Powell testified for two days straight in the second week of July and where he expressed his weak inflation worries and risk that it presented and that the recent jobs data in the non-Farm numbers did not sway his decision too much, opening the downside in the equity markets. He was very vocal on the independent front of the Fed. Powell is clearly getting pushed around by politicians, the main point he had this week was that inflation readings were weak, too far below the target, then the CPI print for June comes out HOT. CPI came out at 0.3% month over month, the highest level since 2018, after Powell prepared his dove speech. 

Into July 31st at the actual Fed Funds rate decision and monetary policy, Powell and the Fed cut as expected to sustain the expansion. However two of the Fed members dissent. Pretty obvious it was the two hawkish members George and Rosengren. Powell mentioned that the Fed is adamant on remaining data dependant, or market price dependent. 

Powell went onto say that the muted inflation and global developments are the reasons for the rate cut. They also want to end the balance sheet run-off two months before they originally planned. Through the press conference and questioning, Powell talked about the current “midcycle policy adjustment” trying to waiver fear away from late-cycle talks. After which he said he and the Fed did not open the flood gates for a long series of cuts but that doesn’t mean it is the only cut. We are patiently anticipating the Fed Dot plot after the July meeting to add to the Monthly August Forecast for the economic sentiment.

New Fed Policy

The Fed’s policy will now lower the borrowing costs and support the evident confidence.

The cuts 3 main goals were as follows:

  1. Ensure against downside risks
  2. Support demand
  3. Support return to 2% inflation target.

Overall the Fed does not see the risk of recession in this near equity high decision and sees no reason for why this economic expansion cycle cannot continue. This is interesting considering we are just days away from the Non-Farm jobs numbers yet again where we will see if the cut was just. Remember the Fed said they wish to remain data-dependent. For that reason, this cut would only make sense on weak economic data, so if jobs numbers beat, there will be a lot of questions around the Fed. Now, this isn’t the be-all and end-all data figure, but its an important one to consider.

Political Influence and Trade Talks

Before we look at the stock market movement and expectations based on a lot of criteria, we will outline the recent trade talks between Xi and Trump and a look at economic data that came out over the past month. 

First things first, Xi and Trump, USA and China. The trade talks. The two have been away from each other for a while, leading into the G20 meeting at the end of June in Japan. Where the two had a good talk it seems because they’re back to the table and negotiating. It doesn’t seem to be going very far, as there are few new revelations. The first of which Trump has announced that he will ease up on Huawei restrictions allow US hardware and component producers to sell to the Chinese telecom giant.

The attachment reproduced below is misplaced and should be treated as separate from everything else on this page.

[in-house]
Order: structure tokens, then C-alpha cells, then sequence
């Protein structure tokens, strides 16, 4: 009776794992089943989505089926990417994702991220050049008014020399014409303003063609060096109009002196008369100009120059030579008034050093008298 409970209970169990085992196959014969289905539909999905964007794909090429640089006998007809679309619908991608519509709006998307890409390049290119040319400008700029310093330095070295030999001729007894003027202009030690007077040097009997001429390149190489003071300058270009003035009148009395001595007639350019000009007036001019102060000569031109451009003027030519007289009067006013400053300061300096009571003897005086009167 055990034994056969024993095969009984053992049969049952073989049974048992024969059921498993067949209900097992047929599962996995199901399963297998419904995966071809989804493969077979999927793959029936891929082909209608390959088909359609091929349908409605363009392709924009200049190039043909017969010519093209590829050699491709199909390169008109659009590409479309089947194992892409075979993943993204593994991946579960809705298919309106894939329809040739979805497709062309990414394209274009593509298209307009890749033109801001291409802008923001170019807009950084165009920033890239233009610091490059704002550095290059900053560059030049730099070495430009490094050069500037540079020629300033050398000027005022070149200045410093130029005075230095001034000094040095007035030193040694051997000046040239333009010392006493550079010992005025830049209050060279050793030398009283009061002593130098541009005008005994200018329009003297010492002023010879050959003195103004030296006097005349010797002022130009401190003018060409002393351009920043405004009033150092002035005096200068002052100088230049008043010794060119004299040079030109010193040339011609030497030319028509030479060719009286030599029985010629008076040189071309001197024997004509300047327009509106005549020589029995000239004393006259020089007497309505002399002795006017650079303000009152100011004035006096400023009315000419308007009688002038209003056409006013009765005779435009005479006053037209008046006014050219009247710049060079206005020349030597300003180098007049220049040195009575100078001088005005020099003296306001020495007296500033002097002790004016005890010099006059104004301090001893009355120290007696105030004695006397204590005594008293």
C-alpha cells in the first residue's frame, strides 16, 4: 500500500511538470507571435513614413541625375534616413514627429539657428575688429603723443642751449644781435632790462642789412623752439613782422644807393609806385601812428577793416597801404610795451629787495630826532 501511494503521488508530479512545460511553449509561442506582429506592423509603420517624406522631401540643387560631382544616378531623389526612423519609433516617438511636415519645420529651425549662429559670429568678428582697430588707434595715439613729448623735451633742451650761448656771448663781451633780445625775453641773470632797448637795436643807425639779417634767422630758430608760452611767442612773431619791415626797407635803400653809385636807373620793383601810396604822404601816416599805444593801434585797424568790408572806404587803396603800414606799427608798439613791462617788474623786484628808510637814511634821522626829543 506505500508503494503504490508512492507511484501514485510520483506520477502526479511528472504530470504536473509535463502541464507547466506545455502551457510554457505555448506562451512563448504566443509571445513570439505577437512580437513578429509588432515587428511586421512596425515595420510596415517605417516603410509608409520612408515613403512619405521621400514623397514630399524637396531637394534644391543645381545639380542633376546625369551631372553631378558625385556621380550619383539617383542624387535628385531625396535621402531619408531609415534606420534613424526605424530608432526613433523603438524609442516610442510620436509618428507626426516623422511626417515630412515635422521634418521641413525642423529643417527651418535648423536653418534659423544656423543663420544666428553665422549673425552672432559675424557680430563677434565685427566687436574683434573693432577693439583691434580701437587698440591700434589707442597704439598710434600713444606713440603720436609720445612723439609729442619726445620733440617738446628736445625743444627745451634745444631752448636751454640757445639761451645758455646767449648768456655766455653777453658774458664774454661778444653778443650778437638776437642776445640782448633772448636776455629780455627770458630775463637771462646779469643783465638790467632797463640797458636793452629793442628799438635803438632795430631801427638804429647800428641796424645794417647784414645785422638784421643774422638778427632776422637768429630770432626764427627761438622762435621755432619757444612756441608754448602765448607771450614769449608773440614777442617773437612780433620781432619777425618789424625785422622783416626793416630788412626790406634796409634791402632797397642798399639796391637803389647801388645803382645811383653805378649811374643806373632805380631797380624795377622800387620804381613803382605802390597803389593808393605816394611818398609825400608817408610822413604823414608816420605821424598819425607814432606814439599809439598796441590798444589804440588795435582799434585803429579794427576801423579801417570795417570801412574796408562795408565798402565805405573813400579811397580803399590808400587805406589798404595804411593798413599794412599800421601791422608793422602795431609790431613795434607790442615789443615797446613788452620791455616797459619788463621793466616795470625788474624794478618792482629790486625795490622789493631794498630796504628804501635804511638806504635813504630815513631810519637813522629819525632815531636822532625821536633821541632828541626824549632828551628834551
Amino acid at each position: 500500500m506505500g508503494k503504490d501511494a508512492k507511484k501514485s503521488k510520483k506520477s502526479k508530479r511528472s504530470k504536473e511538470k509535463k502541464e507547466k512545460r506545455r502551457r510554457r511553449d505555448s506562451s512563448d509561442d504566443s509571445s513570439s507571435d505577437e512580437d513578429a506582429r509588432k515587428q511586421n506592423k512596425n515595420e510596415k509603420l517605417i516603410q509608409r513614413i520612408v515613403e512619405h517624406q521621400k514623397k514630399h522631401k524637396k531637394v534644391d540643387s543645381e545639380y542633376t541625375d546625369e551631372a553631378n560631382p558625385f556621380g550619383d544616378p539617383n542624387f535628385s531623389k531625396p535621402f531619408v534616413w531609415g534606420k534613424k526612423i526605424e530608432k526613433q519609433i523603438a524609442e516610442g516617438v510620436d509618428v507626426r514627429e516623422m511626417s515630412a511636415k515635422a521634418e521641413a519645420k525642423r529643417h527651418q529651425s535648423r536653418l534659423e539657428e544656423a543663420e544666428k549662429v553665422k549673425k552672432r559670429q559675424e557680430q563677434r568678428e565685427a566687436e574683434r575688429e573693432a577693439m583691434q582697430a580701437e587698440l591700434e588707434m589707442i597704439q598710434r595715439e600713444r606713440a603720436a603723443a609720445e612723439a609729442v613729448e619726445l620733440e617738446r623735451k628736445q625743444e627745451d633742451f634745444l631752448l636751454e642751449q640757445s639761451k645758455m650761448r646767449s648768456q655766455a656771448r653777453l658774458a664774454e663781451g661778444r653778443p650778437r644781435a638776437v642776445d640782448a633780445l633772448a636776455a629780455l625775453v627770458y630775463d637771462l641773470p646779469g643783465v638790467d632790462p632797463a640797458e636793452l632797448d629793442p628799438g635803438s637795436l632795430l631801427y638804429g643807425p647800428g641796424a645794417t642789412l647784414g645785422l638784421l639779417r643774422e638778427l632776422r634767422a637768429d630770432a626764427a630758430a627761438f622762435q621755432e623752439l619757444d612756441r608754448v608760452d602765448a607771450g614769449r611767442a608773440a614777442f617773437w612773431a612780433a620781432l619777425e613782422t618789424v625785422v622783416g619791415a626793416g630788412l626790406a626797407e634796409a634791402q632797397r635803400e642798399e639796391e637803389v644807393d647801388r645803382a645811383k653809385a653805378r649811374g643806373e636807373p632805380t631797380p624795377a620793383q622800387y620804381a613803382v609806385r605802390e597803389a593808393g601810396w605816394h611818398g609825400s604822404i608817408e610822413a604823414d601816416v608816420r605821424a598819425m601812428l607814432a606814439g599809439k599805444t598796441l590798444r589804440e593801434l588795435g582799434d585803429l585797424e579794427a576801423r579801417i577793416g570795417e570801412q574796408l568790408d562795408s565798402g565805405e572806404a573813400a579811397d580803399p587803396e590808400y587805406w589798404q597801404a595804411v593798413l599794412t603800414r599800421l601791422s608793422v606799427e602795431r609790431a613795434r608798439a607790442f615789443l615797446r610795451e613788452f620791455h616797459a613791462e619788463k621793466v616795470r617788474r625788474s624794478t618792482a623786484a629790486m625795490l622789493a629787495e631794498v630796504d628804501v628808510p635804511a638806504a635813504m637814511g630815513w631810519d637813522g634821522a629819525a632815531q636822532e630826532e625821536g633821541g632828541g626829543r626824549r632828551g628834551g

There were also talks of China agreeing to purchase more agriculture from the US, nothing solidified yet. With the drawn-out trade talks, we just want a deal to go through. The same has been repeated over again and the main issue is agreement. Both sides want the best deal for themselves and their countries, and there will have to be compromised. Trump and Xi have not even been able to agree on the wording of the last agreement which may have just been scraped. 

Trump and Tariffs

The tariffs that were proposed will not be dismissed, however, Trump did not hit China with the remaining tariffs on $300 billion worth of goods as Trump and Xi met during the G20. A trade deal going through would undoubtedly rally the market and if rate cuts would go through with a trade deal we’ll hit new highs, which could spell disaster in the medium to long term for the economy and markets.

This whole Trump/Xi negotiation seems like a solid game of cat and mouse as the G20 meeting is very similar to the one in December 2018, Buenos Aires when the two met again. What’s the same? The nations are in great relations, and a deal is coming right up. There is still a 10% difference in the US and China trade that has to be settled. Not hitting the remaining $300 billion of Chinese imports to the US with tariffs is exactly what happened in 2018, that time it was not raising tariffs on $200 billion dollars of goods. What happened? A large market correction on the back on rate hikes. Is Trump just buying time before his election in 2020?

With markets at all-time highs, he has a strong case for the election, however, no one really thinking of the long term and economic health, what would happen then when everyone realizes how overbought everything is and how artificially hit it is and artificially low rates are? Is the US just waiting for China’s total capitulation of the tech issues that sparked this debate in an attempt to launch a full out economic war for their own gain?

China’s rebuttal

China has an ace up its sleeve, the natural devaluation of the Yuan-Renminbi currency as the global economy slows, the devaluation would offset tariffs. They have done this before but it was a forced devaluation if they allow natural devaluation they will have a strong hand to play. Simultaneously if they sell off or stop purchasing US Treasuries, of which they have $1.3 trillion in US assets could increase long term US rates and the value of the greenback which increases the slowing of global growth. China has already begun to hold back on purchasing further US assets this year and last. What does a rise in long term rates and the value of the greenback lead to? A huge stock sell-off and that would anger Trump drastically since he’s pinned the US economy to the market’s strength.